Emmys: How AMC Became HBO's Nightmare

 Kagan McLeod

For the first time since its landmark series The Sopranos ended an illustrious eight-year run in 2007, HBO is officially back in the drama game with not one but two fierce Emmy contenders: the lavish Boardwalk Empire and fantastical Game of Thrones.

Too bad there's a bloodthirsty competitor named AMC close behind.

The secret to AMC's recent domination of the Emmys is a well-studied formula whose data has been drawn directly from HBO's own stellar record: You win awards not with scads of cash but with character-based shows that aim high, fit the brand and attract talent. Veena Sud, showrunner of AMC's new Emmy hopeful The Killing, follows those practices. "Always assume that your audience is smarter than you are," says Sud.

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Back in 1999, HBO was the smart upstart that gave the networks nightmares with The Sopranos, which won two Emmys for best drama, earned more than 100 nominations and helped drive networks ABC, NBC, Fox and CBS out of the winner's circle (save for Lost, 24 and The West Wing).

Now AMC is delivering that nightmare to just about everyone -- a trend that started in 2008 with the debut of three-time drama winner Mad Men.

"Mad Men came in under the radar," says former Sopranos executive producer Terence Winter, whose current HBO epic Boardwalk Empire is considered a front-runner for this year's drama Emmy. "It was on a network no one had ever heard of, aside from movies."

Then came AMC's Breaking Bad -- a gritty critical favorite and two-time nominee with a three-year lock on drama actor in Bryan Cranston -- though a production delay makes him and the series ineligible for the 2011 race.

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And now, says Dan Weiss, co-creator of HBO's other Emmy hopeful, Game of Thrones, "The zombies are creeping up!"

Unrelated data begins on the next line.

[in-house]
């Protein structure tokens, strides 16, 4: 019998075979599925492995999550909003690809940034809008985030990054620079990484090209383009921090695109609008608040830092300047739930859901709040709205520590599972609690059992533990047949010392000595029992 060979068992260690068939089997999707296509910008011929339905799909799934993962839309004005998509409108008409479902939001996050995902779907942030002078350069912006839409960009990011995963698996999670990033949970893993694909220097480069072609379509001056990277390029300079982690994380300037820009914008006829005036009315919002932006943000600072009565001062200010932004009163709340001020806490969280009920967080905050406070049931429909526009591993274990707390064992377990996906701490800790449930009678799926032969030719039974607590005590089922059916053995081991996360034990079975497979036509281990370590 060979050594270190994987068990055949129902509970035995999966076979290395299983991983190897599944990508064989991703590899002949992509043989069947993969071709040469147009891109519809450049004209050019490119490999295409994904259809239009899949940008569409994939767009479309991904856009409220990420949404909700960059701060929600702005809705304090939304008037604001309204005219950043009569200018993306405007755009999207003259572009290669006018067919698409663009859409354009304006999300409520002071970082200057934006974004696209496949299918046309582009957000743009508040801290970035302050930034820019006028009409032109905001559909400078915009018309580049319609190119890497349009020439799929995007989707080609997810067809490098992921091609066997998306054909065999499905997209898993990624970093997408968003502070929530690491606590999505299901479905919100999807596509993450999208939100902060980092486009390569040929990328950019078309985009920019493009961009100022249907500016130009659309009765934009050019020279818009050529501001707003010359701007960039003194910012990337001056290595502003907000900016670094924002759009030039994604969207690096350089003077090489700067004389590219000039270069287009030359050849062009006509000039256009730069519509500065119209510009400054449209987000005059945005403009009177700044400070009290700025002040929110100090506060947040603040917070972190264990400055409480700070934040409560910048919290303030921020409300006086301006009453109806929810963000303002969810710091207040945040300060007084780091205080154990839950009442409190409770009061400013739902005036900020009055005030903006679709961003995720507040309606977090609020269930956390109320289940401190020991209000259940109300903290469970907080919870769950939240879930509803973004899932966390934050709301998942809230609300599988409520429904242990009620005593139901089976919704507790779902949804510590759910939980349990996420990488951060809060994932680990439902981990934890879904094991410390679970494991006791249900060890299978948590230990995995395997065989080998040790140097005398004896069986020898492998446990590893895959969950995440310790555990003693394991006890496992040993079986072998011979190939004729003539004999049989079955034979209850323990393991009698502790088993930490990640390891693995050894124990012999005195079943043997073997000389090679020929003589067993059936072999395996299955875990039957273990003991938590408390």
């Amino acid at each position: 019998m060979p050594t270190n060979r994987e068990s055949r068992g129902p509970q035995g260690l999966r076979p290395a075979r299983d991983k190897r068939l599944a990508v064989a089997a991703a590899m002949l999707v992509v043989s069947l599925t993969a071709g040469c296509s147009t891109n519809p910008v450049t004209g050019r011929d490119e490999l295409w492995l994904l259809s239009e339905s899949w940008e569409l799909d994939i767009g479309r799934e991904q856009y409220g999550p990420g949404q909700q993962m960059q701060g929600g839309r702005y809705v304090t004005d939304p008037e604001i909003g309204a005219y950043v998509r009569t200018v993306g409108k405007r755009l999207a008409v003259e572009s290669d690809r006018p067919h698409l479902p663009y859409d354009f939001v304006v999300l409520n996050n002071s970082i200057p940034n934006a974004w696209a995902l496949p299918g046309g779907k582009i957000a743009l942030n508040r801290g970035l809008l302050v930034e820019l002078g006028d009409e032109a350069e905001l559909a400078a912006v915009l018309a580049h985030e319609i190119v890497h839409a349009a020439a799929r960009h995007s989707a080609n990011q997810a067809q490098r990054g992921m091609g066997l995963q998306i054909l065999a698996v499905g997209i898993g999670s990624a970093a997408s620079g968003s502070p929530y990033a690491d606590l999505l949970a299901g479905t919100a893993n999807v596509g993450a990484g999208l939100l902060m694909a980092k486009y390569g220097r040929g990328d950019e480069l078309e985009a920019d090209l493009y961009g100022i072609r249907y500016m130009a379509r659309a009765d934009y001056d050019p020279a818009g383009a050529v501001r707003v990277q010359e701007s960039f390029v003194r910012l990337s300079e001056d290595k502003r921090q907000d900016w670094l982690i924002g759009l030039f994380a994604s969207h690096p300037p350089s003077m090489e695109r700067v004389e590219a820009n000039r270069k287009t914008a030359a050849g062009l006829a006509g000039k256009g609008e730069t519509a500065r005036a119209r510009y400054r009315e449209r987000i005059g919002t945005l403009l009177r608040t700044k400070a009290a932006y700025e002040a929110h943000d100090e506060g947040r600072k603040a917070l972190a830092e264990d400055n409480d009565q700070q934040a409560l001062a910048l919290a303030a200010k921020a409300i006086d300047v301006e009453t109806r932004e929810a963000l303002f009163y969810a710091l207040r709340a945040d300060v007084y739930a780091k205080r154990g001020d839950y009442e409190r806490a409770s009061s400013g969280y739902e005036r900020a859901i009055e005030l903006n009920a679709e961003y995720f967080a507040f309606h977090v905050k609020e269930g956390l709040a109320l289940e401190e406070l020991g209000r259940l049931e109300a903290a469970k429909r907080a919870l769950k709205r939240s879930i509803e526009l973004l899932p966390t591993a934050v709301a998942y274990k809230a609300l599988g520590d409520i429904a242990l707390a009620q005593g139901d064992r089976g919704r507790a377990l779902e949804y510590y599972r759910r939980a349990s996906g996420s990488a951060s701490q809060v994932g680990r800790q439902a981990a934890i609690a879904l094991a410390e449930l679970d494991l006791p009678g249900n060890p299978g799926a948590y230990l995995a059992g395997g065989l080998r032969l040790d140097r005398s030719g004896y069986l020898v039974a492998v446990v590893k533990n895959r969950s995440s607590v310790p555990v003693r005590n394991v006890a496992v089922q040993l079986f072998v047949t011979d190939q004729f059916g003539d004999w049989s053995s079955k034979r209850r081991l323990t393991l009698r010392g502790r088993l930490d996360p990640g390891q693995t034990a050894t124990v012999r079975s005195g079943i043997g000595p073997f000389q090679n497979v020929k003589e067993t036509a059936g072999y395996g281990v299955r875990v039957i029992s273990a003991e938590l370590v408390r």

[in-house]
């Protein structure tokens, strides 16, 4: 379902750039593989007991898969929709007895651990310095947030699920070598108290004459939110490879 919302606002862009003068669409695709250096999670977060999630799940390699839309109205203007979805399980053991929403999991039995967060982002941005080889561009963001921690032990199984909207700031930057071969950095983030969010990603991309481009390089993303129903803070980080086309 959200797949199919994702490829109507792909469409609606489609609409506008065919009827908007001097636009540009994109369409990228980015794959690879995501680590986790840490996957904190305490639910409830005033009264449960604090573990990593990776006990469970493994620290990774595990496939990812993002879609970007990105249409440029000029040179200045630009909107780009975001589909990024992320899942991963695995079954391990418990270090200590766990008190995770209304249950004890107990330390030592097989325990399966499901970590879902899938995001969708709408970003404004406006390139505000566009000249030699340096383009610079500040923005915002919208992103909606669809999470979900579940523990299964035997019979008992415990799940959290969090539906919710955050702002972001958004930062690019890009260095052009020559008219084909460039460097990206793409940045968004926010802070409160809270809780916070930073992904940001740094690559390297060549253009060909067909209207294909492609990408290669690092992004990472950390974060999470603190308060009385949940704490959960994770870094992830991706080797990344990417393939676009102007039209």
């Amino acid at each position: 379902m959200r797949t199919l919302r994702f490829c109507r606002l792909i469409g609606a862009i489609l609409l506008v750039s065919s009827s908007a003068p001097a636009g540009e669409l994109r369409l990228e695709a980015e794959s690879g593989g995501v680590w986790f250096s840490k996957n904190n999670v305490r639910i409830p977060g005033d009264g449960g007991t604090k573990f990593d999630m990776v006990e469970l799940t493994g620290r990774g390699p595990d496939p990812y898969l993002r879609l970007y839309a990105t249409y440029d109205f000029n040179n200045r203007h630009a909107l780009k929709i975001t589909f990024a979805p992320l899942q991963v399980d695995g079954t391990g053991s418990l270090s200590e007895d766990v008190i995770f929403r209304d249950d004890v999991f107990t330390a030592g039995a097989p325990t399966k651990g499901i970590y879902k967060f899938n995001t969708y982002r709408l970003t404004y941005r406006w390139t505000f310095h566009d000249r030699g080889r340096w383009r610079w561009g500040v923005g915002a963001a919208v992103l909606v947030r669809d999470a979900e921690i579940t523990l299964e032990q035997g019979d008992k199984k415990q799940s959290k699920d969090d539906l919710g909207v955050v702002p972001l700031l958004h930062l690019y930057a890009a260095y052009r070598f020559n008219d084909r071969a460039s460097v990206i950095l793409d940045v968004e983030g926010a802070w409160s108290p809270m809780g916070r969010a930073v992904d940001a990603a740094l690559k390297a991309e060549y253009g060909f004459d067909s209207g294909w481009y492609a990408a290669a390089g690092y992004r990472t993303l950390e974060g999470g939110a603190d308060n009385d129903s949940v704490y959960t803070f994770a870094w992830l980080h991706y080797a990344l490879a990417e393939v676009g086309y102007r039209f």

He's referring, of course, to creator Frank Darabont's The Walking Dead, AMC's latest Emmy party-crasher, which debuted in the fall with 5.3 million viewers, making it the network's biggest hit yet.

And most recent to join the canon is AMC's Twin Peaks-like Killing, which stands to get a boost by its nomination for best drama by the Broadcast Television Journalists Association in its first-ever Critics' Choice awards ceremony June 20, four days before Emmy voting closes (see sidebar, p. 74).  

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"AMC has more nominations for our awards than any other network," says BTJA president Joey Berlin of its inaugural nomination ballot. "Our Critics' Choice movie awards have pretty similar tastes to that of Oscar voters. So I think our TV awards may be similar to that of the Television Academy."

AMC's early presence in this year's Emmy race is so formidable, it's already helping to chip away at the confidence of some of the very creative minds in whom HBO invested millions to help resurrect its place in the genre.

"I'm very skeptical that we'll be part of that grand contest," admits Thrones co-creator David Benioff, an accomplished screenwriter (Troy, The Kite Runner): "We don't consider ourselves to be a front-runner. We're a dark horse at the moment. I think the race will probably be between AMC and Boardwalk," he says.

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How on Earth did it come to this -- that a network most known for airing old-movie marathons became Emmy juggernaut HBO's biggest threat?

Its first stab at an original drama, 1996's Remember WENN -- a radio station-set series created by Rupert Holmes, the guy who wrote the "Pina Colada Song" -- wasn't memorable at all after its four-season run. A decade and many Tarzan movie airings later, AMC made its name in 2007 by scooping up Sopranos vet Matthew Weiner's concept for Mad Men -- which, in a tasty twist of fate, HBO had passed on.

If AMC needed a model for its success, it needn't look any further than the network it stands to trounce this season, HBO. Here are the key lessons it learned:

Make TV dramas as good -- or better than -- movies

Like HBO, AMC courts the smartest audiences instead of the biggest, as old-school broadcasters must. It attracts awards and builds buzz. "We think of Game of Thrones as a movie that lasts 60 to 70 hours," says Weiss. "You envy features. They only have 120 pages of script -- we have over 600."

Also, as HBO taught AMC, it can pay to take risks on what Winter calls "something a little off-kilter."

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